7. Creating and Configuring Applications using the AppModel

7.1. Overview of ConfigMgr 2012 AppModel

7.1.1. ConfigMgr 2012 vs. ConfigMgr 2007

7.1.2. Applications vs Packages

7.2. Creating an ConfigMgr 2012 Application

7.2.1. Preparing the Application Source

7.2.2. Create Your Application

7.3. Configuring Your Application

7.3.1. Deployment Types

7.3.2. Requirements

7.3.3. Detection Methods

7.4. Lab

8. Deploying Applications & Packages to ConfigMgr clients

8.1. Deploying Applications

8.2. Deploying Applications to Devices

8.2.1. Step One: Distributing Application content

8.2.2. Step Two: Deploying the application to a Device Collection

8.2.3. Step Three: Installing an Application on a Device

8.3. Deploying Applications to Users

8.3.1. Installing the Application Catalog

8.4. Creating and Deploying Packages

8.4.1. Creating a Package

8.4.2. Deploying a Package

8.5. Turning Packages into Applications

8.6. Labs

9. Ensuring that ConfigMgr clients can access content

9.1. Distribution Points

9.2. Distributing Content

9.3. Distribution Point Groups

9.4. Keeping Content Healthy

9.4.1. Validate an individual package

9.4.2. Automating content validation

9.4.3. Spotting validation errors

9.5. Lab

9.6. Ideas for on your own

10. Keeping ConfigMgr Clients Patched

10.1. Install the Software Update Point

10.1.1. Install WSUS prerequisites

10.1.2. Install and configure WSUS

10.1.3. Install post-WSUS hotfix

10.1.4. Install the software update point

10.2. Configure Software Updates in ConfigMgr

10.3. Download Updates into ConfigMgr

10.4. Deploy Updates to ConfigMgr Clients

10.5. Lab

11. Preparing to deploy Windows

11.1. Importing an Operating System Image

11.2. Starting your deployment with WinPE

11.3. Handling different hardware platforms

11.4. Creating a new task sequence

11.5. Lab

12. Deploying Windows

12.1. Creating a new client system

12.2. Preparing for network booting

12.3. Customizing the Deployment Task Sequence

12.3.1. Customizing disk partitions

12.3.2. Specifying TS variables

12.3.3. Applying device drivers

12.4. Deploying Windows

12.4.1. Making content available from Windows PE

12.4.2. Deploying the Task Sequence

12.4.3. Installing Windows

12.5. Lab

12.6. Ideas for on Your Own

13. Advanced Deployment of Windows with ConfigMgr and MDT

13.1. Integrating MDT with ConfigMgr

13.1.1. Installing MDT

13.1.2. Building MDT packages within ConfigMgr

13.2. Making sure that MDT is awesome

13.2.1. Verifying MDT packages

13.2.2. Exploring MDT functionality

13.3. Lab

14. Managing Linux clients

14.1. Installing an Ubuntu server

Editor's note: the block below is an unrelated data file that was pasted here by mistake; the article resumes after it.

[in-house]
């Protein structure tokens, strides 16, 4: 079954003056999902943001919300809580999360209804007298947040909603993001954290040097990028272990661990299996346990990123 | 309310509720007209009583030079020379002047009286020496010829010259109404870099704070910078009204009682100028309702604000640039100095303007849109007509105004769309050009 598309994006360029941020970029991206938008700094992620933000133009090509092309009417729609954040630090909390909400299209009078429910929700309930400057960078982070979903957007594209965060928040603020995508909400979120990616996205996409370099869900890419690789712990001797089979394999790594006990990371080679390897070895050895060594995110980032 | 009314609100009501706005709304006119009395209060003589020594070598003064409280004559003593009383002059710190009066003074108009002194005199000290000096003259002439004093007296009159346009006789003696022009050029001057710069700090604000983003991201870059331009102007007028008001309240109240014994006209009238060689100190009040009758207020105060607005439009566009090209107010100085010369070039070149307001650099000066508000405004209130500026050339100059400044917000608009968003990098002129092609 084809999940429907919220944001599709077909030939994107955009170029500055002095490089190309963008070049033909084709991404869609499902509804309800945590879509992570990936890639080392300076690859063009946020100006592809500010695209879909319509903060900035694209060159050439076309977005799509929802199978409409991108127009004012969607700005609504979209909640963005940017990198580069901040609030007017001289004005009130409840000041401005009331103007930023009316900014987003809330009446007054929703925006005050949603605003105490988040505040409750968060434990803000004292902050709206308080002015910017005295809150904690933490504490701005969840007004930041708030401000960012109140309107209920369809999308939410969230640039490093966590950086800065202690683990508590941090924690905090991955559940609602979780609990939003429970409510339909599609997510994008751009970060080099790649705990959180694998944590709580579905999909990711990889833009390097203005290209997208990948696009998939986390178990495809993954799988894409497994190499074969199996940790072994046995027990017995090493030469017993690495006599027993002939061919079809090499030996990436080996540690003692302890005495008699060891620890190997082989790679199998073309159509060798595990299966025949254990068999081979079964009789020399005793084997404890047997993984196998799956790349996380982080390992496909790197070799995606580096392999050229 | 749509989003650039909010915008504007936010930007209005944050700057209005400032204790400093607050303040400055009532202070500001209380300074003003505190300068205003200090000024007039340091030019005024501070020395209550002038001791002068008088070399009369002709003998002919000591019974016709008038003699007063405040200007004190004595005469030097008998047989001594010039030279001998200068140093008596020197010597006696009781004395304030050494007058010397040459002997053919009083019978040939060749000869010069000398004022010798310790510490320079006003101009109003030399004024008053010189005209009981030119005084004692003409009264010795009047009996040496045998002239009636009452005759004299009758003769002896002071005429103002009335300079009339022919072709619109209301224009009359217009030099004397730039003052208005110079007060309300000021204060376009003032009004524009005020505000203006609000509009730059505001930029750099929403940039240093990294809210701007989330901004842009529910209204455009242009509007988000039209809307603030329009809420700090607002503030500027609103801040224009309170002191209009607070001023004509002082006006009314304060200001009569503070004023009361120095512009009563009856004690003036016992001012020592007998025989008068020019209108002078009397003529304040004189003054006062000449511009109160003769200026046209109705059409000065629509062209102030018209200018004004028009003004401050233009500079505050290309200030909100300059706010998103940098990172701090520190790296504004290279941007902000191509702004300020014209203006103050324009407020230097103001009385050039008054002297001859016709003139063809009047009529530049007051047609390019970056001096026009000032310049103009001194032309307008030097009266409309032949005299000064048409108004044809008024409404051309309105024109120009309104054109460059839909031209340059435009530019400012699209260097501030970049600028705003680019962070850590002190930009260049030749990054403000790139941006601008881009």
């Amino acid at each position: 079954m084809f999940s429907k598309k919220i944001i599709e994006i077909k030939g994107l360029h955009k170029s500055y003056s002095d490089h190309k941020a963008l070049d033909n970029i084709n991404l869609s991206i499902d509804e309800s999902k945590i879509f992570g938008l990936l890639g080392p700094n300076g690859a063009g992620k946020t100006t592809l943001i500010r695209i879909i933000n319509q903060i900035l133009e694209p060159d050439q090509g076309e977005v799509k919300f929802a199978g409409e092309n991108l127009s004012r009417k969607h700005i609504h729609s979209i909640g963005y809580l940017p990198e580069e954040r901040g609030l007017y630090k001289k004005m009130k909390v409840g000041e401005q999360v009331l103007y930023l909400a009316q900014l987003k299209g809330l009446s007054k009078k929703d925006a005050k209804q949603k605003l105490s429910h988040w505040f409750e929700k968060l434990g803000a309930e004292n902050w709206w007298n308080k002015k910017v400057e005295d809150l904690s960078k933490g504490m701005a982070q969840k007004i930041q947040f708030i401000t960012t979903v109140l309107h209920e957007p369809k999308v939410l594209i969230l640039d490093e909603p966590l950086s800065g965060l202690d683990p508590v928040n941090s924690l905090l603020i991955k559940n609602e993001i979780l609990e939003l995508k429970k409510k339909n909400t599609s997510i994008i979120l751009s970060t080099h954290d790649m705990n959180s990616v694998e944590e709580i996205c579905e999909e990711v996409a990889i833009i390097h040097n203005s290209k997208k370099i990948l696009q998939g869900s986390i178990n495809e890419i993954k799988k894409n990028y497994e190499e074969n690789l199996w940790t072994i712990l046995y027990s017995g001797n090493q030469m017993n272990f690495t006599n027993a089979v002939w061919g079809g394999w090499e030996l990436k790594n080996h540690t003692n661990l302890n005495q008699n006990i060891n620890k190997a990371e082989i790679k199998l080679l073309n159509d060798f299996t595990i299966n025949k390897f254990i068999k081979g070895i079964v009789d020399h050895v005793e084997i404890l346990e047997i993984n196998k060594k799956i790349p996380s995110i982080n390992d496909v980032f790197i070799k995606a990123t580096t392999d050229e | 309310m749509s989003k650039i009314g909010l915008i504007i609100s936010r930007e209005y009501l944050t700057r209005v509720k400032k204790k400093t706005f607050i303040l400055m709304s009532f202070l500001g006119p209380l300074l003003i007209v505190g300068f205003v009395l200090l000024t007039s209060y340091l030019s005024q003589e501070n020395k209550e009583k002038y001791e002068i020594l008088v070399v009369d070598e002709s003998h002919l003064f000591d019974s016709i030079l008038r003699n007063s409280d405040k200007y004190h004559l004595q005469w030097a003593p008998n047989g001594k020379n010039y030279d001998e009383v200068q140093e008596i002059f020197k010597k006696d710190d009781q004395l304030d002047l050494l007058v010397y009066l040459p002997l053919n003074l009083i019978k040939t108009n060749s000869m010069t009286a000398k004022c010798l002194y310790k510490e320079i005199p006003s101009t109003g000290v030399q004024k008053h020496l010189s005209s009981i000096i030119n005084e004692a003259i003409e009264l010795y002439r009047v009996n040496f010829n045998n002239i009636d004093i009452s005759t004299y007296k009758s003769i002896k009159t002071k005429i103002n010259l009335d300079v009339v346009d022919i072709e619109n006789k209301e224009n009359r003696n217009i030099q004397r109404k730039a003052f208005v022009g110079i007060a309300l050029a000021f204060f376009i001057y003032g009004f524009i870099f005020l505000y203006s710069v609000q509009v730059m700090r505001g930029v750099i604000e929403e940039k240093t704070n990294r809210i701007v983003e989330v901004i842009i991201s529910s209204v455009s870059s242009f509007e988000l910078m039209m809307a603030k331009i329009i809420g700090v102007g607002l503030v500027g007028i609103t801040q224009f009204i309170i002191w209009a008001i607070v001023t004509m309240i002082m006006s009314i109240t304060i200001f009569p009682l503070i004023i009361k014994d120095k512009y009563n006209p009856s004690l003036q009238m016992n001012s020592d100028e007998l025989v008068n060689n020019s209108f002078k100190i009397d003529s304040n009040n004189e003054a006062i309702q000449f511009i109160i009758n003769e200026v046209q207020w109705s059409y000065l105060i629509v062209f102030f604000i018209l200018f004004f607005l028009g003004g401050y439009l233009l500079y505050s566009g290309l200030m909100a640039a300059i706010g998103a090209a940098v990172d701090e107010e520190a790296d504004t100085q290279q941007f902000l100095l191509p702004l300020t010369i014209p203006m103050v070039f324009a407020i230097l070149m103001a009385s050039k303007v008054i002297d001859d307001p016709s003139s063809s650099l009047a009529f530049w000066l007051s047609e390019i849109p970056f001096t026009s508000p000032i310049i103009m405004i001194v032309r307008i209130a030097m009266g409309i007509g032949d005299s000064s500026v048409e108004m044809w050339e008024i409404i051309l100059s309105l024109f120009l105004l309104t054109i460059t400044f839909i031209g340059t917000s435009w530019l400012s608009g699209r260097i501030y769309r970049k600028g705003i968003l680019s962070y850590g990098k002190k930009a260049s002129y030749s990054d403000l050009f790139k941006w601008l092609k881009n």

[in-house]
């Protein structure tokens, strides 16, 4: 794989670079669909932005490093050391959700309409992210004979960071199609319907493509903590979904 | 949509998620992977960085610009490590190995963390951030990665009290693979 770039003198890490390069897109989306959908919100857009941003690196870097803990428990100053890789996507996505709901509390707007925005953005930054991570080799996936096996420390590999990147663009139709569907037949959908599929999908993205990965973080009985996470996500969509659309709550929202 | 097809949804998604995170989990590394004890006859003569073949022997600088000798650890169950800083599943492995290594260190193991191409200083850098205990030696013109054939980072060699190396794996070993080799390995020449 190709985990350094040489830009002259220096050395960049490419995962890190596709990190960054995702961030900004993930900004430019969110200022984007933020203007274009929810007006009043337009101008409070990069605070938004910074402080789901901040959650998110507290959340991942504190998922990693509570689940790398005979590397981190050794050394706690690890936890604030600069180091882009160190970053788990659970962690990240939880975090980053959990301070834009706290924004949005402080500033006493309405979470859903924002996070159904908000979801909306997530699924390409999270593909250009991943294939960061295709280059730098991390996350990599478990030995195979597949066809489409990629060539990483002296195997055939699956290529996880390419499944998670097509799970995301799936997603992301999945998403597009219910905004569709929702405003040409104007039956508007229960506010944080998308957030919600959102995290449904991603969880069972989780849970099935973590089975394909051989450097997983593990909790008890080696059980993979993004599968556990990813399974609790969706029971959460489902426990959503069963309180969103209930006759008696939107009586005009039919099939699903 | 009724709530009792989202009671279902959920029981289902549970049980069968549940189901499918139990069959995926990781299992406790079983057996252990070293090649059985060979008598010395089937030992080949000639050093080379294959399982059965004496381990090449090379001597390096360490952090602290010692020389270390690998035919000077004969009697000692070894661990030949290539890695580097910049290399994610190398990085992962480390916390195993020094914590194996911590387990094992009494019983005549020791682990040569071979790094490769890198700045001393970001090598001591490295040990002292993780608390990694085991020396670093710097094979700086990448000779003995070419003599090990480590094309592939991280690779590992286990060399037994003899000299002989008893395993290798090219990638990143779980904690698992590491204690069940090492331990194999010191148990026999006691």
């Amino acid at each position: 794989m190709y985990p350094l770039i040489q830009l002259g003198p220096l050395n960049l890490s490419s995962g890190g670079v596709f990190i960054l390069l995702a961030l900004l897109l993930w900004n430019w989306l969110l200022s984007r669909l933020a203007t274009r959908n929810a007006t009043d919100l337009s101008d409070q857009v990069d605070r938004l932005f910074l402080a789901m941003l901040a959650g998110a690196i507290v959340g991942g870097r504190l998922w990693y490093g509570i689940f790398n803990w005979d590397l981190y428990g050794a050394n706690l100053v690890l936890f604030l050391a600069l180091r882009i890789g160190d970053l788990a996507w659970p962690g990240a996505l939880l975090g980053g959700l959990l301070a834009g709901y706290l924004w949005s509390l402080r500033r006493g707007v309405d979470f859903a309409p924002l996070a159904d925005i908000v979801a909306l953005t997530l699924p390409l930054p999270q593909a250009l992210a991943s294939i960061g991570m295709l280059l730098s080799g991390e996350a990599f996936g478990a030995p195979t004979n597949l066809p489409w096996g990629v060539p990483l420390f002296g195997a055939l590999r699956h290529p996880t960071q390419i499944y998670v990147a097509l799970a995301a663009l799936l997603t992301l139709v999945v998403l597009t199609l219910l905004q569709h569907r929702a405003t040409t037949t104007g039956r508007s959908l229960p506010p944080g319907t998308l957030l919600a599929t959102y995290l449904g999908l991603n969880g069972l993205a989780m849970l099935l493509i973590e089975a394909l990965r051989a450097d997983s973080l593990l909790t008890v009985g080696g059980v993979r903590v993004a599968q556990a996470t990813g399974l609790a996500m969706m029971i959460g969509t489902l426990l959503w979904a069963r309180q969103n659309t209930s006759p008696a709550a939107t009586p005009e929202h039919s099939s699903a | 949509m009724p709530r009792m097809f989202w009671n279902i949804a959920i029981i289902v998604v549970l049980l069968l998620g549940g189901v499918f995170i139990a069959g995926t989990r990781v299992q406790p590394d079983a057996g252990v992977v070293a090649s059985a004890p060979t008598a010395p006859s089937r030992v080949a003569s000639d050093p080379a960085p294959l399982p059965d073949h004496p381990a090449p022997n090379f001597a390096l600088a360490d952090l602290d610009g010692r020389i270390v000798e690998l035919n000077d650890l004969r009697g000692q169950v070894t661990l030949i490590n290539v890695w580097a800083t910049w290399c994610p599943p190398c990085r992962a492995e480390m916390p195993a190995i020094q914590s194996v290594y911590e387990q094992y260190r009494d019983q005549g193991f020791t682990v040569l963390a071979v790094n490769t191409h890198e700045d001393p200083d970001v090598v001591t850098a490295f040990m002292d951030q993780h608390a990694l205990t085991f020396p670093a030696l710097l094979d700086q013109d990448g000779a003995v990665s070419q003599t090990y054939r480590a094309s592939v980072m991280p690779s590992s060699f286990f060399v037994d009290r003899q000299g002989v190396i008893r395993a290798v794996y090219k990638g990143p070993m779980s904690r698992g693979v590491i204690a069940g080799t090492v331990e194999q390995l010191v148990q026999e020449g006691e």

14.2. Installing the ConfigMgr client for Linux

14.3. Navigating ConfigMgr for Linux

14.3.1. Connecting to Ubuntu remotely

14.3.2. ConfigMgr logs for Linux

14.4. Lab

15. Deploying to Linux and Mac clients

15.1. Working with Linux clients

15.1.1. Working with the Linux client

15.1.2. Inventorying Linux systems

15.1.3. Deploying Linux packages

15.2. Working with Mac OS X

15.2.1. Introducing Internet-Based Client Management

15.2.2. Installing the OS X client

15.2.3. Deploying OS X Applications

16. Managing antimalware with ConfigMgr

16.1. Enabling System Center Endpoint Protection

16.1.1. Configuring Software Updates

16.1.2. Endpoint Protection Server Role

16.1.3. Endpoint Protection on Clients

16.2. Using Antimalware Policies

16.3. Dealing with Malware outbreaks

16.4. Labs

17. Making sure clients are healthy

17.1. Understanding Common Client Health Issues

17.2. Administering Client Health

17.2.1. Active Clients

17.2.2. Inactive Clients

17.3. Using Client Center for Configuration Manager

17.3.1. Monitoring

17.3.2. Inventory

17.3.3. Software Distribution

17.3.4. Agent Settings

17.4. Labs

18. Reporting in Configuration Manager

18.1. Enabling Reporting Services

18.2. Executing Reports

18.3. Subscribing to Reports

18.4. Building Custom Reports

18.5. Labs

19. Keeping an eye on your Clients

19.1. Enabling Software Metering

19.2. Configuring Compliance

19.2.1. Configuration Items

19.2.2. Configuration Baselines

19.3. Compliance in action

19.4. Labs

20. What to do when things go wrong

20.1. Assessing Site Health

20.2. Common Environmental Issues

20.2.1. Disk Space

20.2.2. Active Directory

20.2.3. DNS

20.2.4. Admin Rights

20.2.5. Internet Access

20.3. Labs

21. Securing Configuration Manager

21.1. Administrative Users

21.2. Security Roles

21.3. Security Scopes

21.4. Granular permissions

21.5. Labs

22. All Engines Full Ahead

22.1. Advanced ConfigMgr projects

22.1.1. More infrastructure

22.1.2. Use HTTPS

22.1.3. Go to the cloud

22.1.4. Take control of your database

22.1.5. Advanced client configuration

22.2. Learn from the community

What's inside

  • Covers the latest build of Configuration Manager
  • How to simplify updates, operating system deployment, and reporting
  • Cross-platform and mobile management including Linux, OS X, and Windows
  • Smart application delivery

About the reader

No prior experience with System Center Configuration Manager needed.

About the author

James Bannan is a Cloud and Datacenter Management MVP based in Australia.